17. ^ a b c d e f Deborah L. Cohen (Feb 24, 2009). "Franchising heats up as economy cools down". Reuters. Archived from the original on 2009-10-18. Retrieved 2009-10-17.
  18. ^ a b c d e f g h Paula Ganzi Licata (April 3, 2005). "Where We Live; They Make House Calls: The Range of Services Grows". The New York Times. Archived from the original on 2021-07-10. Retrieved 2021-07-05.
  19. ^ "What a handyman can do for you". bboj.co.uk. July 2021. Archived from the original on 2021-08-02. Retrieved 2021-08-02.
  20. ^ O'Donnell, Jayne (2009-10-21). "Rent-A-Husband handyman service raises questions". USA Today. Archived from the original on 26 February 2010. Retrieved 2009-10-26.
  21. ^ Susan Saulny (May 16, 2009). "Even to Save Cash, Don't Try This Stuff at Home". The New York Times. Archived from the original on 2012-07-23. Retrieved 2009-10-17.
  22. ^ "Starting a Business in NJ". State of New Jersey: Department of the Treasury. 2008-11-11. Archived from the original on 2010-05-04. Retrieved 2009-10-27.
  23. ^ Ben Sisario (August 21, 2003). "Lost Elvis Song Turns Up". The New York Times. Archived from the original on 2011-02-18. Retrieved 2009-10-26.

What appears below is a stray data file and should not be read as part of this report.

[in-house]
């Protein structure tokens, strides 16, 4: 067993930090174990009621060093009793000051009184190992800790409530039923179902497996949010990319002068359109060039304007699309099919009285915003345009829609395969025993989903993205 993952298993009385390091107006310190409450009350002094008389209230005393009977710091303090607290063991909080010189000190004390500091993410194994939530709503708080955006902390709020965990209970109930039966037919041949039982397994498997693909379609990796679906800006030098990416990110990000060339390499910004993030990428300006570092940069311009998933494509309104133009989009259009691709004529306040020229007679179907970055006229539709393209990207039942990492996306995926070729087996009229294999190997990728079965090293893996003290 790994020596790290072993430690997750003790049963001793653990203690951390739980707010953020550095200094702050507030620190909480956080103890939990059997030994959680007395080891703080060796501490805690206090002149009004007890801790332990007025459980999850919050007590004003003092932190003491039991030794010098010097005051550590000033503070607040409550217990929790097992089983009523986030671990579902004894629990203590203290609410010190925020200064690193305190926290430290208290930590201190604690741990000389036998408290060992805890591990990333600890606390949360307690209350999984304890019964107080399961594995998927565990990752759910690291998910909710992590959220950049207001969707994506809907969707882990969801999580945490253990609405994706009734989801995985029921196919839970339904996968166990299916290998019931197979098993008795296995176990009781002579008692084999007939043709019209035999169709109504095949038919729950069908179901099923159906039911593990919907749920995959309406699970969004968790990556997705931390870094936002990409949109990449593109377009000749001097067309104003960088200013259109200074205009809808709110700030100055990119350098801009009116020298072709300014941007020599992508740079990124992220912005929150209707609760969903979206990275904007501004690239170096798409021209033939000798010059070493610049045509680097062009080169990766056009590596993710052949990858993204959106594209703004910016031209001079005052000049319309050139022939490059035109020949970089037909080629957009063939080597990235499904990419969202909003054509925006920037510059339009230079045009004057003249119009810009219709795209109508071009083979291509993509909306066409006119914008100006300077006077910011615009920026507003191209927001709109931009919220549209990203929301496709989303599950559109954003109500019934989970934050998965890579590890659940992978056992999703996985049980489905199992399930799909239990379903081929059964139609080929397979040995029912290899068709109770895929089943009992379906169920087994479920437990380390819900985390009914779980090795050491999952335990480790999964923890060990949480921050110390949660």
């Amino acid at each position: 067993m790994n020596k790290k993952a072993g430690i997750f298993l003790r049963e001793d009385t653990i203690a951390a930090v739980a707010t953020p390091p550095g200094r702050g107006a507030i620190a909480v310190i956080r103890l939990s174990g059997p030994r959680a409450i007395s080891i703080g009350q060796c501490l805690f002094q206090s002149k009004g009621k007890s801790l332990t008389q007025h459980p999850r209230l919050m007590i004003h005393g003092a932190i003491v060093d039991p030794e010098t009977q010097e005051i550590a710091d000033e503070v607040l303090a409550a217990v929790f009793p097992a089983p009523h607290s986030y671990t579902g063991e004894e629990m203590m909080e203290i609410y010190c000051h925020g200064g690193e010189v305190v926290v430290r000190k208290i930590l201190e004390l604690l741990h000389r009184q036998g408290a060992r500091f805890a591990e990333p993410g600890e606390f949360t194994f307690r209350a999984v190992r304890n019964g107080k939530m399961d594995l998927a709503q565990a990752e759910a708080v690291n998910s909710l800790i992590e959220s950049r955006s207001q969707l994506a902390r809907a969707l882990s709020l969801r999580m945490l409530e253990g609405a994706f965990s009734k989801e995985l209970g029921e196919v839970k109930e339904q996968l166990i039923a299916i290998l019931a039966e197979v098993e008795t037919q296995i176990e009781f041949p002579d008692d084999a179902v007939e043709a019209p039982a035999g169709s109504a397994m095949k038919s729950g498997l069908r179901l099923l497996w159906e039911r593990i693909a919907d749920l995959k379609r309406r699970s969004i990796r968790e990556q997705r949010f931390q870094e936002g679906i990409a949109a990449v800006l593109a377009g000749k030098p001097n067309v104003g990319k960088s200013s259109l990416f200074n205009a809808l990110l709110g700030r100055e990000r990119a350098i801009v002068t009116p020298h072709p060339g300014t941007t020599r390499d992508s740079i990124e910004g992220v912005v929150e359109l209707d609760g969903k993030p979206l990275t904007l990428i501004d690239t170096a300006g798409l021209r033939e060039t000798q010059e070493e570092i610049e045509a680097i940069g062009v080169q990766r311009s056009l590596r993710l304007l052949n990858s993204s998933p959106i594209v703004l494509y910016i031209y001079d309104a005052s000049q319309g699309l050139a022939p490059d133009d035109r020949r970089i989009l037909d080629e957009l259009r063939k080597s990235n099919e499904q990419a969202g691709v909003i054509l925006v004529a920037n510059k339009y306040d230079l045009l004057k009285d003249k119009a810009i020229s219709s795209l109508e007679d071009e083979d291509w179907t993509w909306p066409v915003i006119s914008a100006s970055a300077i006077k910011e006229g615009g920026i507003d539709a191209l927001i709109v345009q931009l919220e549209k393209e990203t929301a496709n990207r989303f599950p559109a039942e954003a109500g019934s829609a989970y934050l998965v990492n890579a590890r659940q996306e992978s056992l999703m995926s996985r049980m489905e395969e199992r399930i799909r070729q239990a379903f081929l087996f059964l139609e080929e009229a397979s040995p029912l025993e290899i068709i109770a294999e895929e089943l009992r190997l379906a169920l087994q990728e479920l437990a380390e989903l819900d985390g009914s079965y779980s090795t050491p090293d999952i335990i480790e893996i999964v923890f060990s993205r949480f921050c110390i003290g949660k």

24. ^ Mary McNamara (May 29, 2009). "Review: 'Maneater' – Jennifer (Marla Sokoloff), the sweet-faced rich girl who has the hots for her handyman". Los Angeles Times. Archived from the original on 2009-11-02. Retrieved 2009-10-26.
  25. ^ Elizabeth Gleick (Apr 12, 1999). "Books: The Handyman By Carolyn See". Time. Archived from the original on October 12, 2007. Retrieved 2009-10-26.
  26. ^ David Willis McCullough (March 21, 1999). "Home Improvement – Carolyn See's handyman hero can manage the tasks that matter most". Books. The New York Times. Archived from the original on 2009-04-16. Retrieved 2009-10-26.
  27. ^ Vincent Canby (September 27, 1980). "Movie Review – The Handyman (1980)". The New York Times. Retrieved 2009-10-26.
  28. ^ Mark Deming (2008). "The Ups and Downs of a Handyman (1975) movie review; alternate title: The Happy Housewives". Movies & TV Dept. The New York Times. Archived from the original on 2008-02-19. Retrieved 2009-10-26.
  29. ^ Jan Velinger (1 April 2016). "Much-loved Czech 'handymen' Pat and Mat star in new feature film". Radio Prague International. Archived from the original on 27 September 2022. Retrieved 28 September 2022.